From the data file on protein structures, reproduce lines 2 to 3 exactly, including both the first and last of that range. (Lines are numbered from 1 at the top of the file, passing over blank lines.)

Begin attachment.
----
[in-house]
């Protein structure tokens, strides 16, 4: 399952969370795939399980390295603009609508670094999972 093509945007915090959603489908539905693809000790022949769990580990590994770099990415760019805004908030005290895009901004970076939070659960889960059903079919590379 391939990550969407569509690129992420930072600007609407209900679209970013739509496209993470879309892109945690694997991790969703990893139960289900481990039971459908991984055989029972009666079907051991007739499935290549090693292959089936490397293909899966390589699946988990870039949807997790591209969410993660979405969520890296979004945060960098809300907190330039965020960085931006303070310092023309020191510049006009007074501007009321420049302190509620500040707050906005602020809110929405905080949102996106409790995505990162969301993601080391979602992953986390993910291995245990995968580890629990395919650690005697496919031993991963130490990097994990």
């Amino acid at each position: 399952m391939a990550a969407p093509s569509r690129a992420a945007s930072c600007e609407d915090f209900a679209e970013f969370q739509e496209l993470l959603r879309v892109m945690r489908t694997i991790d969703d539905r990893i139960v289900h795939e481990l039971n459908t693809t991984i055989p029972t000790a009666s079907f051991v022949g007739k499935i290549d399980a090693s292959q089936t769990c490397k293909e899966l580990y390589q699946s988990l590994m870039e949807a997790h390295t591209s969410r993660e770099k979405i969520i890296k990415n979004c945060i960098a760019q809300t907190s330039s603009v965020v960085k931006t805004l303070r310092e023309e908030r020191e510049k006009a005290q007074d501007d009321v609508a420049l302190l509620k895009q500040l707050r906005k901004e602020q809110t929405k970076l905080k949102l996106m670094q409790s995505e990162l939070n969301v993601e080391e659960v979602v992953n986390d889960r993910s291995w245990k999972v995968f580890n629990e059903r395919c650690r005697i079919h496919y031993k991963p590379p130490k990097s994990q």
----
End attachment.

């Protein structure tokens, strides 16, 4: 399952969370795939399980390295603009609508670094999972 093509945007915090959603489908539905693809000790022949769990580990590994770099990415760019805004908030005290895009901004970076939070659960889960059903079919590379 391939990550969407569509690129992420930072600007609407209900679209970013739509496209993470879309892109945690694997991790969703990893139960289900481990039971459908991984055989029972009666079907051991007739499935290549090693292959089936490397293909899966390589699946988990870039949807997790591209969410993660979405969520890296979004945060960098809300907190330039965020960085931006303070310092023309020191510049006009007074501007009321420049302190509620500040707050906005602020809110929405905080949102996106409790995505990162969301993601080391979602992953986390993910291995245990995968580890629990395919650690005697496919031993991963130490990097994990």
């Amino acid at each position: 399952m391939a990550a969407p093509s569509r690129a992420a945007s930072c600007e609407d915090f209900a679209e970013f969370q739509e496209l993470l959603r879309v892109m945690r489908t694997i991790d969703d539905r990893i139960v289900h795939e481990l039971n459908t693809t991984i055989p029972t000790a009666s079907f051991v022949g007739k499935i290549d399980a090693s292959q089936t769990c490397k293909e899966l580990y390589q699946s988990l590994m870039e949807a997790h390295t591209s969410r993660e770099k979405i969520i890296k990415n979004c945060i960098a760019q809300t907190s330039s603009v965020v960085k931006t805004l303070r310092e023309e908030r020191e510049k006009a005290q007074d501007d009321v609508a420049l302190l509620k895009q500040l707050r906005k901004e602020q809110t929405k970076l905080k949102l996106m670094q409790s995505e990162l939070n969301v993601e080391e659960v979602v992953n986390d889960r993910s291995w245990k999972v995968f580890n629990e059903r395919c650690r005697i079919h496919y031993k991963p590379p130490k990097s994990q």